Hugh Lane Gallery, Dublin / National Gallery, Dublin
2 December 2007
Sunday the 2nd of December almost accidentally became a feast-day for devotees of the string quartet. At twelve noon, the ConTempo String Quartet, Galway’s ensemble-in-residence, played four new works by Irish composers. Coincidentally, a few hours later, the RTÉ Vanburgh Quartet, artists-in-residence at UCC, were finishing a national tour that celebrated their twenty-first anniversary with a programme of new quartets by Irish composers, followed by Schubert’s Cello Quintet in C major, D.956, for which they were joined by Ralph Kirshbaum.
A few impressions, then, taken prestissimo.
As with any work that is realised from a set of materials and rules laid down by the composer, multiple versions are possible. In the case of Rob Canning’s Melencolia 1 for String Quartet, Live Electronics and Quadraphonic/Octaphonic Sound Diffusion – M1SQLEQ/OSD for short? – the programme notes informed us that the players navigated their way through an 8x8 grid of musical fragments. This information may take its place at the back of listeners’ minds, and raise questions before or after the performance, but the particular realisation heard on a particular day is what matters for the particular set of listeners in the room. This was quite an attractive piece, a musical parallel to the melancholy drift of slowly shape-changing clouds across the sky, with little fizzing runs at certain moments and near-stasis at others. With delayed recording of the ensemble fed through widely separated speakers, the separation of sounds and the accentuated sense of space that resulted was presumably deliberate.
Ed Bennett’s for James Ferrada, a lament for a fellow-composer who died very young, followed. The tone was one of anger or incomprehension rather than elegy, with relentless, high-speed, harsh bowing – as if a dark fragment of Shostakovich were taken and hammered to pieces. The intensity held the attention on a first hearing, but was there anything more for a second hearing to reveal?
David Flynn’s String Quartet No. 3: An Caoineadh (‘The Keening’), partly inspired by Breandán Ó Madagáin’s book on the topic, asked a different question. Not the entirely pointless question of whether composers should or should not use traditional material when composing in the classical/contemporary idiom, but whether this particular referencing of tradition sustained interest or accomplished more than, say, Paddy Glackin’s ‘Gol na mBan san Ár’ or Leo Rowsome’s equally stark ‘Staker Wallace’? The three-part work follows stages in the performance of traditional keening (murmuring, dirge, cry). For this listener, initial curiosity at how the material would be handled was not sustained into the third movement. Another listening, another work by the same composer, may produce a different reaction…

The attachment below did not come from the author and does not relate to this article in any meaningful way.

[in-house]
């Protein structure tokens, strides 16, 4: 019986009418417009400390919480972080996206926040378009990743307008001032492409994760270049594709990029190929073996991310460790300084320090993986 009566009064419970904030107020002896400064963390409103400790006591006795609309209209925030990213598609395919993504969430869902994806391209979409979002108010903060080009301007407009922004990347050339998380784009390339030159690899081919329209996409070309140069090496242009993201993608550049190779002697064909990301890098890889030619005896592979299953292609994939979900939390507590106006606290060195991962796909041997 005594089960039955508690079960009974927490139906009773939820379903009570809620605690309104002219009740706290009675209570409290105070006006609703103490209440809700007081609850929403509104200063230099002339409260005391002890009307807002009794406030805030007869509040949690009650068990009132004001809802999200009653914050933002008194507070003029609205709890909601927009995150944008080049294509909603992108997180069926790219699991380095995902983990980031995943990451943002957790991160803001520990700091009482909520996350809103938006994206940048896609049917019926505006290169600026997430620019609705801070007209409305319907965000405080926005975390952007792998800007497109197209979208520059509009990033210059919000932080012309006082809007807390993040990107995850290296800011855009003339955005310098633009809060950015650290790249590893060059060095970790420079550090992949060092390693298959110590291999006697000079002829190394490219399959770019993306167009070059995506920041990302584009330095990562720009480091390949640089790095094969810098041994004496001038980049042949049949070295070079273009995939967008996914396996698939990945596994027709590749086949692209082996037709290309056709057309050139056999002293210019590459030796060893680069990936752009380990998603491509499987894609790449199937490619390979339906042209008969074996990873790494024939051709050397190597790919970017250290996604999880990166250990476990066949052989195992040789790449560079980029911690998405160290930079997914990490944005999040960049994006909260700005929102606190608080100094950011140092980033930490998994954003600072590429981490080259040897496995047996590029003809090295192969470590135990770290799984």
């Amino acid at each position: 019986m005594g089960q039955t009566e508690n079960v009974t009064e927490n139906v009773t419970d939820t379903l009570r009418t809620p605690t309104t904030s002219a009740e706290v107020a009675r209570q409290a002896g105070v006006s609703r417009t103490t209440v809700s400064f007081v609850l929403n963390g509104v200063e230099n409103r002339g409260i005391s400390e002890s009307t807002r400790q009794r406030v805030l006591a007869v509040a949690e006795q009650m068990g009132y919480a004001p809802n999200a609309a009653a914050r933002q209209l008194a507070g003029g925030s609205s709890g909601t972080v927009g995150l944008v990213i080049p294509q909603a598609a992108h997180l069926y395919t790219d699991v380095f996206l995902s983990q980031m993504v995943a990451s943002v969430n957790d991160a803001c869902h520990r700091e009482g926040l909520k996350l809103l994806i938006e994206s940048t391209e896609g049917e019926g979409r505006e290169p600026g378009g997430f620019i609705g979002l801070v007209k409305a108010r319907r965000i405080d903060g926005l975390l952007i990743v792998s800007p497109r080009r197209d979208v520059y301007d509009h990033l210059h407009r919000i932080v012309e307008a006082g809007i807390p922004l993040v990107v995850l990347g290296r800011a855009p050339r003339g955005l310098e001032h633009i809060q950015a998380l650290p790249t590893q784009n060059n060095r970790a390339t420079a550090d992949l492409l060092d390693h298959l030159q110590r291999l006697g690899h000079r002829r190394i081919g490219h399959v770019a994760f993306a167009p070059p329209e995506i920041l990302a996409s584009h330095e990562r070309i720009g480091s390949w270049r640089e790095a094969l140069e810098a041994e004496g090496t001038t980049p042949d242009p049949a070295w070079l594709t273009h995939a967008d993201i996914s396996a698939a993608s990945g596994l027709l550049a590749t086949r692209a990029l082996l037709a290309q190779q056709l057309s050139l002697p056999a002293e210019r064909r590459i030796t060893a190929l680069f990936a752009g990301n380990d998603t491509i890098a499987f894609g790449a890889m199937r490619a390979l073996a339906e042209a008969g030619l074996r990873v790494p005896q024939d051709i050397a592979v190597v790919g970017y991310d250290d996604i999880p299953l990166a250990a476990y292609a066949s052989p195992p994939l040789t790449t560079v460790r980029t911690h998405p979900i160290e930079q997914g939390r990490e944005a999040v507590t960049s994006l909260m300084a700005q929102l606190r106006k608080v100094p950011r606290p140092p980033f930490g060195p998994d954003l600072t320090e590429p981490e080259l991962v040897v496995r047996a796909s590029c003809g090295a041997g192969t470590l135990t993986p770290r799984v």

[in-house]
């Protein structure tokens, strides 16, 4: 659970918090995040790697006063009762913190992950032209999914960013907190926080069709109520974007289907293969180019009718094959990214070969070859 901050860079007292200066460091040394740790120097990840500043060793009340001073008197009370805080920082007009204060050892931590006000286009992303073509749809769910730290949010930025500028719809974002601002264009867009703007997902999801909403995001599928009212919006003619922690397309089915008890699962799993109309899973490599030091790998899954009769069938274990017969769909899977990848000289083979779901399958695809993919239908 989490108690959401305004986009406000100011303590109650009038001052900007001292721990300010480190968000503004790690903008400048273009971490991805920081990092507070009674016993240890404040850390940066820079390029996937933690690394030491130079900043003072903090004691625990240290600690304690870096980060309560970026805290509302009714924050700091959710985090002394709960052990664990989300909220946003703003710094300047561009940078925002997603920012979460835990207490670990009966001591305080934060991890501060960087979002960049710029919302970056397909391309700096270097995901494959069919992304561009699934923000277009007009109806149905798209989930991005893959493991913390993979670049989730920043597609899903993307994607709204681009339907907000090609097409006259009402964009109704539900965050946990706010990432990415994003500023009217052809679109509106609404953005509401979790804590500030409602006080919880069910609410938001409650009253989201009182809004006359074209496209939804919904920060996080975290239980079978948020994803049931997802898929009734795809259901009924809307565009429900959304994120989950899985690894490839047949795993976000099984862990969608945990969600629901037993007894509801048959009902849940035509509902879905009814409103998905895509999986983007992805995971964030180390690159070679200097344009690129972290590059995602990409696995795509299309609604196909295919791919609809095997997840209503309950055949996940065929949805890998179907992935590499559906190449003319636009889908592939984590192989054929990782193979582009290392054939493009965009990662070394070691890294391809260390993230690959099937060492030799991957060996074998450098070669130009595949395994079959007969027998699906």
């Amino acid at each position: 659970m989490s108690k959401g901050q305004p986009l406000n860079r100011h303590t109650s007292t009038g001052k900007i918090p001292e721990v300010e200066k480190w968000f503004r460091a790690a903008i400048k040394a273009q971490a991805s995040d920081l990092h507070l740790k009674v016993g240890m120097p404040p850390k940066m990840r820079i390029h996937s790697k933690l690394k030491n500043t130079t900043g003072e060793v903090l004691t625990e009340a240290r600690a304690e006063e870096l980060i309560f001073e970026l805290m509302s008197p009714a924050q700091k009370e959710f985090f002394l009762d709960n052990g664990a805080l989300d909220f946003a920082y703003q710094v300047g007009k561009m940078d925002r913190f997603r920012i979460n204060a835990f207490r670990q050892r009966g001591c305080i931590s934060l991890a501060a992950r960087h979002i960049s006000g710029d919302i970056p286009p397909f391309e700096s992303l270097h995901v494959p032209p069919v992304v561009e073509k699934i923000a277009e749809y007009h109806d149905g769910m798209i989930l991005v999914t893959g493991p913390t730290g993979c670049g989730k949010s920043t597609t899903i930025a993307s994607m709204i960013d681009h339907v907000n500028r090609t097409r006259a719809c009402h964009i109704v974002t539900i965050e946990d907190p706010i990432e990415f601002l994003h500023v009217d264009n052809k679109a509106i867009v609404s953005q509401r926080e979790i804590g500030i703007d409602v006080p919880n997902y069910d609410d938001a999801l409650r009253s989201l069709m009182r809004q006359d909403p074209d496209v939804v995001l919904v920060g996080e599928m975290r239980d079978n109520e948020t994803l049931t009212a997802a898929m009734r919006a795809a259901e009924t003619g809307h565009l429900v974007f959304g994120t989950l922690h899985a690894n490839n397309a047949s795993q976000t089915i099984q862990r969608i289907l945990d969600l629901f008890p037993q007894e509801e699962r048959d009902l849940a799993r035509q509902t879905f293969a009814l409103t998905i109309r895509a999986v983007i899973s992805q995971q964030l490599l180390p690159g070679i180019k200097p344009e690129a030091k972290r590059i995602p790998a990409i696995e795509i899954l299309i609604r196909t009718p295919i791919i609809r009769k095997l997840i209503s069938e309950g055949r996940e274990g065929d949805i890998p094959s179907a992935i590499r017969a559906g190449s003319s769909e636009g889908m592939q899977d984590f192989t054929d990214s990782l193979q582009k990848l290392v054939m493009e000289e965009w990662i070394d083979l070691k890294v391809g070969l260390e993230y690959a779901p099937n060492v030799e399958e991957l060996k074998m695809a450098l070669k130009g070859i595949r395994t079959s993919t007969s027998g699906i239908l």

In the final work of the concert, ConTempo ConVersations, Jane O’Leary asked us to follow the light but colourful and resilient thread that the quartet spun almost from nothing. No dramatics, no shouting at fate, but a task deftly accomplished.
To the National Gallery then, for more. There were probably more Schubertians in the audience than seekers of the contemporary, but all were catered for. In an act of what the composer characterises as ‘reverse experimentalism’, Seóirse Bodley’s two-movement String Quartet No. 4 marks a journey towards a pre-modernist musical language by a composer who was long a standard-bearer for modernism on the Irish scene. The journey is interesting, the work a little less so.
In his direct and unpretentious composer’s notes, Ronan Guilfoyle says of his own composition that he likes to give each musician something to work with and a chance to show their musicality. Music for String Quartet went from a fast first movement to a lyrical (Dvorak/spiritual-tinged?) second, before running through a catchily rhythmic third. Mission accomplished.
Deirdre Gribbin’s composer’s note goes into some detail about merrows, the mermaids of the Gaelic tradition, and an account of keening from Fairy Tales of the Irish Peasantry. This might have led to an expectation of more sweet melancholia. Merrow Sang, however, began in quite unplangent style, being dense and almost resistant, before air and light seemed to enter and sweeten the tone of this intriguing work.
Having caught an English/Norwegian quartet giving an impassioned rendition of the Schubert piece in a tiny chapel in Dingle a few months ago, I was less caught up in its delights than expected, or perhaps it was a dulling of the senses brought on by a surfeit of quartets.
But no concert on Sunday was as sheerly exciting as the concert in the Printing House the following Tuesday, when Rolf Hind on piano and David Alberman on violin offered totally convincing and spirit-lifting performances of works by Raymond Deane and Siobhan Cleary among others.
Published on 1 January 2008
Barra Ó Séaghdha is a writer on cultural politics, literature and music and was previously co-editor of Graph cultural review